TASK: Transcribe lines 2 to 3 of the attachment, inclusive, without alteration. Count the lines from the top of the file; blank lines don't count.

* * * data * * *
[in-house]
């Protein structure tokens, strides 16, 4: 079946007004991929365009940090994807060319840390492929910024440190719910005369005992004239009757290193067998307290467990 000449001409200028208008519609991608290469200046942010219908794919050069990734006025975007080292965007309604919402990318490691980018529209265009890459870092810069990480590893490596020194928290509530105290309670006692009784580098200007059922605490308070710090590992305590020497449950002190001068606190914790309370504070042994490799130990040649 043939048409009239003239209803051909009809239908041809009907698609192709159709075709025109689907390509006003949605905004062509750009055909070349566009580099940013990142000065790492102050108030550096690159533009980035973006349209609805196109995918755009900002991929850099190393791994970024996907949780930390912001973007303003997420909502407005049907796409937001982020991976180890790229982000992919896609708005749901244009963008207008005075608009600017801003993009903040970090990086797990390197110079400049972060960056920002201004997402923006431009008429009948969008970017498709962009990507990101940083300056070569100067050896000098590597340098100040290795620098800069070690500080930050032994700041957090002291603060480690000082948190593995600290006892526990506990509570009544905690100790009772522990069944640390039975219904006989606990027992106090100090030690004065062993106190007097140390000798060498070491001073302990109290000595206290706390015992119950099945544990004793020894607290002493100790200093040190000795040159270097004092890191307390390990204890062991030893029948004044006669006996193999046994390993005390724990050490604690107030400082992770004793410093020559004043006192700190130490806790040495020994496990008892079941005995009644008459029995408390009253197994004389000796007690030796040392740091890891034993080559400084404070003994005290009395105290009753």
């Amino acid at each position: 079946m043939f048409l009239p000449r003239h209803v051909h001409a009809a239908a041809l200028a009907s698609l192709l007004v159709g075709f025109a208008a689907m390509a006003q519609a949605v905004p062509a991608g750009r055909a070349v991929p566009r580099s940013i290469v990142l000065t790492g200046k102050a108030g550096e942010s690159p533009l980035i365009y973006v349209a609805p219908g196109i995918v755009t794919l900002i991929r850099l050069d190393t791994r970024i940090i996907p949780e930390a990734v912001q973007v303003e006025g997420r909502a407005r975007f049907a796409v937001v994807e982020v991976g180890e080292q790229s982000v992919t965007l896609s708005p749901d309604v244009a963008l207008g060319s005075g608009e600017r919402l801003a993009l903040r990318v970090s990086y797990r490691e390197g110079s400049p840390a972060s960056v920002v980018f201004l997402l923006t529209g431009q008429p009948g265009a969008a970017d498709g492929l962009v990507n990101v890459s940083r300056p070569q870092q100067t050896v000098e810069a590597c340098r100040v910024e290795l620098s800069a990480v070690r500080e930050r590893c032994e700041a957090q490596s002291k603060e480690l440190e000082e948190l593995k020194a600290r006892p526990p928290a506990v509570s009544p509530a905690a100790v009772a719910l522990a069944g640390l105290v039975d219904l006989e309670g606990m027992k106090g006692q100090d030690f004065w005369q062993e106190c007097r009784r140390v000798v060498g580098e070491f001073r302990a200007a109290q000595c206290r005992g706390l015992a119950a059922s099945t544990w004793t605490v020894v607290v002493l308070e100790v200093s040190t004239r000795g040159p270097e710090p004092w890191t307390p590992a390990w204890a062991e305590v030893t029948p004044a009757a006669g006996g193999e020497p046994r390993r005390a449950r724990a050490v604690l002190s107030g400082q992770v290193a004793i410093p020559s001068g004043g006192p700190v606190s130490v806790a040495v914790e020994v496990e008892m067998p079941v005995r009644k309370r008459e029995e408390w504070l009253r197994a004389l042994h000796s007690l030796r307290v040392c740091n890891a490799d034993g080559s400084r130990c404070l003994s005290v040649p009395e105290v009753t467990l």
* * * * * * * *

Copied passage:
């Protein structure tokens, strides 16, 4: 079946007004991929365009940090994807060319840390492929910024440190719910005369005992004239009757290193067998307290467990 000449001409200028208008519609991608290469200046942010219908794919050069990734006025975007080292965007309604919402990318490691980018529209265009890459870092810069990480590893490596020194928290509530105290309670006692009784580098200007059922605490308070710090590992305590020497449950002190001068606190914790309370504070042994490799130990040649 043939048409009239003239209803051909009809239908041809009907698609192709159709075709025109689907390509006003949605905004062509750009055909070349566009580099940013990142000065790492102050108030550096690159533009980035973006349209609805196109995918755009900002991929850099190393791994970024996907949780930390912001973007303003997420909502407005049907796409937001982020991976180890790229982000992919896609708005749901244009963008207008005075608009600017801003993009903040970090990086797990390197110079400049972060960056920002201004997402923006431009008429009948969008970017498709962009990507990101940083300056070569100067050896000098590597340098100040290795620098800069070690500080930050032994700041957090002291603060480690000082948190593995600290006892526990506990509570009544905690100790009772522990069944640390039975219904006989606990027992106090100090030690004065062993106190007097140390000798060498070491001073302990109290000595206290706390015992119950099945544990004793020894607290002493100790200093040190000795040159270097004092890191307390390990204890062991030893029948004044006669006996193999046994390993005390724990050490604690107030400082992770004793410093020559004043006192700190130490806790040495020994496990008892079941005995009644008459029995408390009253197994004389000796007690030796040392740091890891034993080559400084404070003994005290009395105290009753």
């Amino acid at each position: 079946m043939f048409l009239p000449r003239h209803v051909h001409a009809a239908a041809l200028a009907s698609l192709l007004v159709g075709f025109a208008a689907m390509a006003q519609a949605v905004p062509a991608g750009r055909a070349v991929p566009r580099s940013i290469v990142l000065t790492g200046k102050a108030g550096e942010s690159p533009l980035i365009y973006v349209a609805p219908g196109i995918v755009t794919l900002i991929r850099l050069d190393t791994r970024i940090i996907p949780e930390a990734v912001q973007v303003e006025g997420r909502a407005r975007f049907a796409v937001v994807e982020v991976g180890e080292q790229s982000v992919t965007l896609s708005p749901d309604v244009a963008l207008g060319s005075g608009e600017r919402l801003a993009l903040r990318v970090s990086y797990r490691e390197g110079s400049p840390a972060s960056v920002v980018f201004l997402l923006t529209g431009q008429p009948g265009a969008a970017d498709g492929l962009v990507n990101v890459s940083r300056p070569q870092q100067t050896v000098e810069a590597c340098r100040v910024e290795l620098s800069a990480v070690r500080e930050r590893c032994e700041a957090q490596s002291k603060e480690l440190e000082e948190l593995k020194a600290r006892p526990p928290a506990v509570s009544p509530a905690a100790v009772a719910l522990a069944g640390l105290v039975d219904l006989e309670g606990m027992k106090g006692q100090d030690f004065w005369q062993e106190c007097r009784r140390v000798v060498g580098e070491f001073r302990a200007a109290q000595c206290r005992g706390l015992a119950a059922s099945t544990w004793t605490v020894v607290v002493l308070e100790v200093s040190t004239r000795g040159p270097e710090p004092w890191t307390p590992a390990w204890a062991e305590v030893t029948p004044a009757a006669g006996g193999e020497p046994r390993r005390a449950r724990a050490v604690l002190s107030g400082q992770v290193a004793i410093p020559s001068g004043g006192p700190v606190s130490v806790a040495v914790e020994v496990e008892m067998p079941v005995r009644k309370r008459e029995e408390w504070l009253r197994a004389l042994h000796s007690l030796r307290v040392c740091n890891a490799d034993g080559s400084r130990c404070l003994s005290v040649p009395e105290v009753t467990l």